(902) 865-8844

Employment requirements & contacts

Regulations

Mobile Crane Operator

Certificate of Qualification (Mandatory): This job is a regulated designated trade in Nova Scotia. Certification is required to work in this job.

Regulating body:
Nova Scotia Department of Labour and Advanced Education, Technical Safety Division
5151 Terminal Road, 6th floor, PO Box 697
Halifax, NS B3J 2T8
(844) 424-3200
(902) 424-3239
Mobile Crane Operator (Hydraulic)

Certificate of Qualification (Mandatory): This job is a regulated designated trade in Nova Scotia. Certification is required to work in this job.

Regulating body:
Nova Scotia Department of Labour and Advanced Education, Technical Safety Division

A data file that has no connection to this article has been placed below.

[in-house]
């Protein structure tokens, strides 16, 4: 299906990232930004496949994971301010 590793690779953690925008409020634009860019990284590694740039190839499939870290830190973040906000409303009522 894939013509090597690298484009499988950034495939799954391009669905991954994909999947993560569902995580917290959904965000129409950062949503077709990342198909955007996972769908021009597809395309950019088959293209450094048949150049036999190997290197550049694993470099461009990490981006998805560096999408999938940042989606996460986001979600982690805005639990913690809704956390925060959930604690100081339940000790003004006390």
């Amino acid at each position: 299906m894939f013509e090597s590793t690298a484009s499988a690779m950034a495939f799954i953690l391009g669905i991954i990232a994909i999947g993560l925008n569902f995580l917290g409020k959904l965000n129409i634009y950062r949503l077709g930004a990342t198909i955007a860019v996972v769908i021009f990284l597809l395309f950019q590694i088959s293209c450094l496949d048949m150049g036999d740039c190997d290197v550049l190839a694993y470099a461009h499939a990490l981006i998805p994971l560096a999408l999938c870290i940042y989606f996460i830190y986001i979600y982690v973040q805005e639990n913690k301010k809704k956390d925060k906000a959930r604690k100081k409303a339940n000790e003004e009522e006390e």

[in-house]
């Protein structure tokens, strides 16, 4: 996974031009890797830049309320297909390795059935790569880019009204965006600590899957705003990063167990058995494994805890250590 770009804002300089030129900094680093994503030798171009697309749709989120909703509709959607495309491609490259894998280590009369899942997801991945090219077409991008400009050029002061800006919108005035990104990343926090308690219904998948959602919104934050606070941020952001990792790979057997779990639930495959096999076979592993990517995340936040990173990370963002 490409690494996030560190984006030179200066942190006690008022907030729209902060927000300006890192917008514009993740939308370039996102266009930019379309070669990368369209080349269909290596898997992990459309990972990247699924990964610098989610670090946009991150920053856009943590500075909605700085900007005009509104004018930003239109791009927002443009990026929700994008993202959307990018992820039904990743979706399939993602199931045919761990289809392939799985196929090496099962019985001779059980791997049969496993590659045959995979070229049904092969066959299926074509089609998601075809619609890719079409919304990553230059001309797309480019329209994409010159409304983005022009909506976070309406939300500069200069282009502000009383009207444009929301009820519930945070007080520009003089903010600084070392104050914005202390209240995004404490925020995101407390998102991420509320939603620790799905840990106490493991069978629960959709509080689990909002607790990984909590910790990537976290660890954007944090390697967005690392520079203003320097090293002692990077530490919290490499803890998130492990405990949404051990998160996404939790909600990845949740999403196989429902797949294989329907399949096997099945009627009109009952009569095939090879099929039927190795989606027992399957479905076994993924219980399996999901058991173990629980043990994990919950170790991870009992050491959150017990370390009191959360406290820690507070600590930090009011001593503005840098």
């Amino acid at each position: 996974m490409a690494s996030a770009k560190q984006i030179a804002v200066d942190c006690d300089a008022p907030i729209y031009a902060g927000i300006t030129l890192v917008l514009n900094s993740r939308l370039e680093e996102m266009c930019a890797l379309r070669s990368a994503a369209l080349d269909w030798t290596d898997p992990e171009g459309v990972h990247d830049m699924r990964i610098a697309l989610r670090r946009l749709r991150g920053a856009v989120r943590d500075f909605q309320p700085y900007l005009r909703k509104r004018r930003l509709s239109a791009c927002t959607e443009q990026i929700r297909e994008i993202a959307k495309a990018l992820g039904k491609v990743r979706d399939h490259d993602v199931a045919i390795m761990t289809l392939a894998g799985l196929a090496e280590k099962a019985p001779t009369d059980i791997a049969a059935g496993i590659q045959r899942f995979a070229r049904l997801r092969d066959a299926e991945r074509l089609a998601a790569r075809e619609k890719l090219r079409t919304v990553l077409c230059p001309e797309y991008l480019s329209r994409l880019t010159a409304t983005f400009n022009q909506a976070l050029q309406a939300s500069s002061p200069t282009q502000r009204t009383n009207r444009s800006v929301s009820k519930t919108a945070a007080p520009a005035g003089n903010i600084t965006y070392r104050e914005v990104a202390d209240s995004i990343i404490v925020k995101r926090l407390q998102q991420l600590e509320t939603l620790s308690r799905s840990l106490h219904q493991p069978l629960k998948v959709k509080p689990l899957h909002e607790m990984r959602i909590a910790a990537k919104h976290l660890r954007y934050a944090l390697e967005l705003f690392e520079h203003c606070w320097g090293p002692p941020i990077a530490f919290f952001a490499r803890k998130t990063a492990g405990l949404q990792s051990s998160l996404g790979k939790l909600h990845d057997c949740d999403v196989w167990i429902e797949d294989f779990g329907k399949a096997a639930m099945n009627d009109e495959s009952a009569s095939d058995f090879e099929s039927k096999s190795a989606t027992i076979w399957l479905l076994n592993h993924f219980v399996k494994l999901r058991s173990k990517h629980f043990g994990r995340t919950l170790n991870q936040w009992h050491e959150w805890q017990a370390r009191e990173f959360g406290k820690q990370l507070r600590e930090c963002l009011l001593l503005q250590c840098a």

5151 Terminal Road, 6th floor, PO Box 697
Halifax, NS B3J 2T8
(844) 424-3200
(902) 424-3239
Tower Crane Operators

Certificate of Qualification (Mandatory): This job is a regulated designated trade in Nova Scotia. Certification is required to work in this job.

Regulating body:
Nova Scotia Department of Labour and Advanced Education, Technical Safety Division
5151 Terminal Road, 6th floor, PO Box 697
Halifax, NS B3J 2T8
(844) 424-3200
(902) 424-3239

Contacts

Nova Scotia Department of Labour and Advanced Education, Occupational Health and Safety Division
PO Box 697, 5151 Terminal Road
Halifax, NS B3J 2T8
Tel: (902) 424-5300
Nova Scotia Construction Sector Council
10 Ragged Lake Blvd. Unit 1
Halifax, NS B3S 1C2
Tel: (902) 832-4761
Fax: (902) 832-4763
Red Seal
c/o Nova Scotia Apprenticeship Agency PO Box 578
Halifax, B3J 2S9
Tel: (902) 424-5651
Fax: (902) 424-0717

Job postings

Assistant Crane Operator NS

View all job postings